United States District Court, M.D. Pennsylvania
Richard P. Conaboy, United States District Judge
Irwin Rhoden, a detainee of the Bureau of Immigration and
Customs Enforcement (ICE) presently confined at the York
County Prison, York, Pennsylvania, filed this pro se
petition for writ of habeas corpus pursuant to 28 U.S.C.
§ 2241. Service of the petition was previously ordered.
states that he is a native and citizen of Jamaica who entered
the United States on or about March 16, 1996 as a lawful
permanent resident. On August 21, 2014, Petitioner plead
guilty to drug related charges in the Commonwealth of
was taken into ICE custody on March 4, 2015. Removal
proceedings were initiated against him on the basis of his
Pennsylvania state conviction and an immigration judge
ordered his removal on April 9, 2015. An appeal of that
decision with the Board of Immigration Appeals (BIA) resulted
in his case being remanded to the immigration judge for
further proceedings. An appeal of a subsequent decision by
the immigration judge is presently pending before the BIA.
Petitioner indicates that he has been detained by ICE for a
period of over a year.
pending § 2241 petition challenges Petitioner's
continued indefinite detention. As relief, Rhoden seeks a
constitutionally adequate bond hearing or his release under
supervision. Respondent concedes that "[t]he Court
should order that a bond hearing be held before an
immigration judge." Doc. 9, p. 1. For the reasons set
forth below, the Court will grant the petition and order that
an immigration judge conduct an individualized bond hearing
within thirty (30) days.
contends that he has been detained for an unreasonable amount
of time while his removal proceedings are ongoing in
violation of the Due Process Clause of the Fifth Amendment
and Demore v. Kim, 538 U.S. 510, 531 (2003).
1226(c) clearly requires that, prior to a final removal
order, an alien may be detained without being afforded a bond
hearing. However, this "mandatory detention"
provision is not without limits. In Demore, the
United States Supreme Court concluded that "[d]etention
during removal proceedings is a constitutionally permissible
part of [the deportation] process." Id. at 531.
The United States Court of Appeals for the Third Circuit has
interpreted Demore and "conclude[d] that
[§1226(c)] implicitly authorizes detention for a
reasonable amount of time, after which the authorities must
make an individualized inquiry into whether detention is
still necessary to fulfill the statute's purposes of
ensuring that an alien attends removal proceedings and that
his release will not pose a danger to the community."
Diop v. ICE/Homeland Sec, 656 F.3d 221, 231 (3d Cir.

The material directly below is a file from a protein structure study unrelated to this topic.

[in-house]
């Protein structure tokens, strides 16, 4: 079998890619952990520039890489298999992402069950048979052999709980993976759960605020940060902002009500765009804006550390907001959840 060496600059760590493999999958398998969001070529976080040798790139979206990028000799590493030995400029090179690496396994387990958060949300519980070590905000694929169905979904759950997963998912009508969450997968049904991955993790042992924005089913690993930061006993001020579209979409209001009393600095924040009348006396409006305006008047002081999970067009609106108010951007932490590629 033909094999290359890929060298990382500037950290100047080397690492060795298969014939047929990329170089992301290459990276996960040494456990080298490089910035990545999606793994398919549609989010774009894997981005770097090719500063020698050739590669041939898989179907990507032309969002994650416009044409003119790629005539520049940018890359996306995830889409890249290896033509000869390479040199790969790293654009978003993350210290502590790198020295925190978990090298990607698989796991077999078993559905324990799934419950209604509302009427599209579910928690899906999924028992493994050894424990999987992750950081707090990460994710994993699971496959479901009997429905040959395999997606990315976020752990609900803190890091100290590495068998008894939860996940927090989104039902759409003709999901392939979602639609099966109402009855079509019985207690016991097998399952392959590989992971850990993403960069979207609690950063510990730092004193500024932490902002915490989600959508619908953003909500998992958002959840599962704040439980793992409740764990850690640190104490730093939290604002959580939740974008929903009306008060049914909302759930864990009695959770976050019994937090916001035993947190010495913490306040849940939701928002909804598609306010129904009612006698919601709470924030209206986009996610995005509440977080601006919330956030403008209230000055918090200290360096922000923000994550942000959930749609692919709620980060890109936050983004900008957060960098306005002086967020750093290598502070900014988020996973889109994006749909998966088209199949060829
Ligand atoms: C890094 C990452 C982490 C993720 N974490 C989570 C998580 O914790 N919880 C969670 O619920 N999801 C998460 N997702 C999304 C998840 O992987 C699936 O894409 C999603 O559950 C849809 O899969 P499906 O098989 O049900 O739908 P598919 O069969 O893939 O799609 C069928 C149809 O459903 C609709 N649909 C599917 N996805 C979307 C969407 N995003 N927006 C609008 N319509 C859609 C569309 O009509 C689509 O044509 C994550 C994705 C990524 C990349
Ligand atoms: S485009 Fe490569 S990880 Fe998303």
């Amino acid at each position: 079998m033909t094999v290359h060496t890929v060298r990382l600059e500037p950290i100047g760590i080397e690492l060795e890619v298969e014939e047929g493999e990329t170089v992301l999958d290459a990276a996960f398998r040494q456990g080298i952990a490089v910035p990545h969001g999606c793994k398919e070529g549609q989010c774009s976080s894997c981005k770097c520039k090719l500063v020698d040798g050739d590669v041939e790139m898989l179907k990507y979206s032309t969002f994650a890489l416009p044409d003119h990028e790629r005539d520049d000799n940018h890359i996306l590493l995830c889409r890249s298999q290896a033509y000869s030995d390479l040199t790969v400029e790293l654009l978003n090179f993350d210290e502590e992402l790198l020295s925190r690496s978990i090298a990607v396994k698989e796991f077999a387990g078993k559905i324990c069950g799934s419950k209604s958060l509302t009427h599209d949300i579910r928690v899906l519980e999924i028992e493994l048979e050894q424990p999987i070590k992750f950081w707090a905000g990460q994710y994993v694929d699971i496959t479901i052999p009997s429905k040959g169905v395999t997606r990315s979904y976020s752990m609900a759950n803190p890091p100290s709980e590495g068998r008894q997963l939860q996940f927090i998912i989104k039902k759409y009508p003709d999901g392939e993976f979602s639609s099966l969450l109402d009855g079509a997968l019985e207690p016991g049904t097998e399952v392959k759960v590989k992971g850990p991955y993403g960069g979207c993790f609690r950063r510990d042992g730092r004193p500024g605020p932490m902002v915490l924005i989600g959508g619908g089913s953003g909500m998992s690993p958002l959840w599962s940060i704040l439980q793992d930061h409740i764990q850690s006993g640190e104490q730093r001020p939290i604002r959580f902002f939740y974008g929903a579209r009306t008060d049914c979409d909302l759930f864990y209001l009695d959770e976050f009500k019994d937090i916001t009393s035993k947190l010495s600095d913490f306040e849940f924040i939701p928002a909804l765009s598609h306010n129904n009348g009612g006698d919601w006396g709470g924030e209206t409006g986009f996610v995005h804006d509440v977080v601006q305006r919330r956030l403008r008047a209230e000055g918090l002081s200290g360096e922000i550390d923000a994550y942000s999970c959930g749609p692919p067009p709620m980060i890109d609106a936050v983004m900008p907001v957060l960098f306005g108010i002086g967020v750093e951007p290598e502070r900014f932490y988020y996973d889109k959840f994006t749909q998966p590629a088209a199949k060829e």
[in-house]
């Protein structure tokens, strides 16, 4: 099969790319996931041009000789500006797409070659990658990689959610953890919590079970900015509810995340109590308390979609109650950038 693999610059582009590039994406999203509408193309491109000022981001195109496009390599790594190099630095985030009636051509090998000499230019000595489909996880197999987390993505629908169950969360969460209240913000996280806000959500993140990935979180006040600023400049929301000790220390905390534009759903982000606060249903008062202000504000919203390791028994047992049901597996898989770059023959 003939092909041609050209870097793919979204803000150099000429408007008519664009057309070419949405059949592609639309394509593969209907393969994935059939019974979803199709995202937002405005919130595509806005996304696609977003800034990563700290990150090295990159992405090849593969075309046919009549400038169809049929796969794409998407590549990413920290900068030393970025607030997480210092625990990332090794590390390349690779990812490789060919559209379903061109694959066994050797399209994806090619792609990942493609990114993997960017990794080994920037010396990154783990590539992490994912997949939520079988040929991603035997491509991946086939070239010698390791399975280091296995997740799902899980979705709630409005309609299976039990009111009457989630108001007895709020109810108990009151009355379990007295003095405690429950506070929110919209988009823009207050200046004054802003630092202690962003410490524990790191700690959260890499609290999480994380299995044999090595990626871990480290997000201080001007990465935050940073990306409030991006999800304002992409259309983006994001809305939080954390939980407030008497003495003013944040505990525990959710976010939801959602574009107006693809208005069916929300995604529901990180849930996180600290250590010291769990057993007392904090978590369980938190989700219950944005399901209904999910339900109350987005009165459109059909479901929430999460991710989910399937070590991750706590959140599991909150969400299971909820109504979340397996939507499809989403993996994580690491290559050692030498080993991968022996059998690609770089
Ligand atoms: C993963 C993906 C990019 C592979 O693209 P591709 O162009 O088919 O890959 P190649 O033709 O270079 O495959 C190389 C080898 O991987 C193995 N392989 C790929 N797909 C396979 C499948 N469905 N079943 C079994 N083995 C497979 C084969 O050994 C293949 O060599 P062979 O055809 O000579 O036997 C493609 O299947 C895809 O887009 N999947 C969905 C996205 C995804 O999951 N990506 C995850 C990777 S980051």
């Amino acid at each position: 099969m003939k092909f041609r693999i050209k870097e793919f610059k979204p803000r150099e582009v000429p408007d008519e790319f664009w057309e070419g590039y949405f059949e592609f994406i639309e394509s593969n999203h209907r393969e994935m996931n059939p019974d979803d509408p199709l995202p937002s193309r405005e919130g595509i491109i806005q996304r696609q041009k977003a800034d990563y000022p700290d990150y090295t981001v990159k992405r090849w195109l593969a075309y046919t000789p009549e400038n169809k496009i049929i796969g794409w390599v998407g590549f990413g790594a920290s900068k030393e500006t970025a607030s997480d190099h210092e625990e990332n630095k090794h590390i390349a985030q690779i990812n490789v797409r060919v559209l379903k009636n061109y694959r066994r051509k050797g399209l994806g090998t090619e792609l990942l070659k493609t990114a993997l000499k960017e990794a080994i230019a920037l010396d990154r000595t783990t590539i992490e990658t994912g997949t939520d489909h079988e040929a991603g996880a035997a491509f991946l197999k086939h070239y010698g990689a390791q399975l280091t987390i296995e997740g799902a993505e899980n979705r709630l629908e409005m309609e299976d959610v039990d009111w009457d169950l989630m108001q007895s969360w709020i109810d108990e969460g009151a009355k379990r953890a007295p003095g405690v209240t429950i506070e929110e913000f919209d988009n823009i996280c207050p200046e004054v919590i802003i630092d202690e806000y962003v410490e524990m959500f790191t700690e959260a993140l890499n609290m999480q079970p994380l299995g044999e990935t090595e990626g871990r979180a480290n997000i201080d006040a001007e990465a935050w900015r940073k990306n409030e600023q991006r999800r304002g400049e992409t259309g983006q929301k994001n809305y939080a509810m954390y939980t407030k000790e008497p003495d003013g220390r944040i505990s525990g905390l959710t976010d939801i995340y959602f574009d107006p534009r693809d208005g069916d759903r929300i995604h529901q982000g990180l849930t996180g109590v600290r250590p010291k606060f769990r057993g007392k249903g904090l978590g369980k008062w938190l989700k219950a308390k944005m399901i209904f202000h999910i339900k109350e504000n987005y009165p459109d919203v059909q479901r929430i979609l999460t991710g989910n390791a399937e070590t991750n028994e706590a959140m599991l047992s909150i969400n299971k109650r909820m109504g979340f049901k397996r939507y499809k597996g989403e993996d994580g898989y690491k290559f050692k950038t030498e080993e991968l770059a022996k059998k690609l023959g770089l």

2011). Where detention has become unreasonable, "the Due
Process Clause demands a hearing, at which the Government
bears the burden of proving that continued detention is
necessary to fulfill the purposes of the detention
statute." Id. at 233.
determination as to whether an individual's detention is
no longer reasonable in length is "a fact-dependent
inquiry that will vary depending on individual
circumstances." Id.; see also Leslie v.
Attorney Gen, of U.S., 678 F.3d 265, 269 (3d Cir. 2012).
Such an inquiry must account for delay caused by errors
necessitating appeal, as well as any continuances or delays
favorable to the detainee. Diop, 656 F.3d at 233-34.
While declining to establish a bright-line rule for the
length of time that would constitute an unreasonable
detention, the Third Circuit Court of Appeals noted that
"detention under §1226 lasts roughly a month and a
half in the majority of cases in which it is invoked, and
about five months in the minority of cases in which an alien
chooses to appeal, " id., and as a result, "the
constitutional case for continued detention without inquiry
into its necessity becomes more and more suspect as detention
continues past those thresholds." .Id. at 234.
Third Circuit in Chavez-Alvarez v. Warden York Cty.
Prison, 783 F.3d 469, 477 (3d Cir. 2015) characterized
the fact-dependent inquiry described in Diop as a
balancing test. It noted that the reasonableness of
government conduct and merit of the petitioner's
challenges are not dispositive standing alone, and are only
relevant when "weigh[ing] the various aspects of [the]
case to determine whether, and when, a tipping point has been
reached on the reasonableness of [the] detention."
should not find that delay caused by a detainee's
challenges precludes a finding of unreasonable detention
because such a finding essentially constitutes punishment for
pursuing applicable legal remedies. Id. at 475
(citing Leslie, 678 F.3d at 265). However, under
narrow circumstances, when a petitioner acts in bad faith to
delay or stall the proceeding, this tactic may preclude a
finding of unreasonable detention. Chavez-Alvarez, 783
F.3d at 476.
Chavez-Alvarez, the Third Circuit Court of Appeals
found that "beginning sometime after the six-month time
frame considered by Demore, and certainly by the
time Chavez-Alvarez had been detained for one year,
the burdens to Chavez-Alvarez's liberties outweighed any
justification for using presumptions to detain him without
bond to further the goals of the statute." Id.
acknowledges that based upon Chavez-Alvarez, Rhoden
is entitled to an individualized bond hearing since he has
been detained for approximately twenty (20) months. This
Court agrees and also recognizes that deference is owed to
the decision-making agency to oversee matters within its
jurisdiction. See, e.g., Gourzong v.
Lowe, No. 3:15-CV-1969, 2016 WL 109851, at *2 (M.D. Pa.
Jan. 11, 2016)(Mariani, J.). Based upon the Respondent's
concurrence and since the immigration court has the
expertise, familiarity, and authority to exercise
jurisdiction over bond hearings such as those contemplated
under Chavez- ...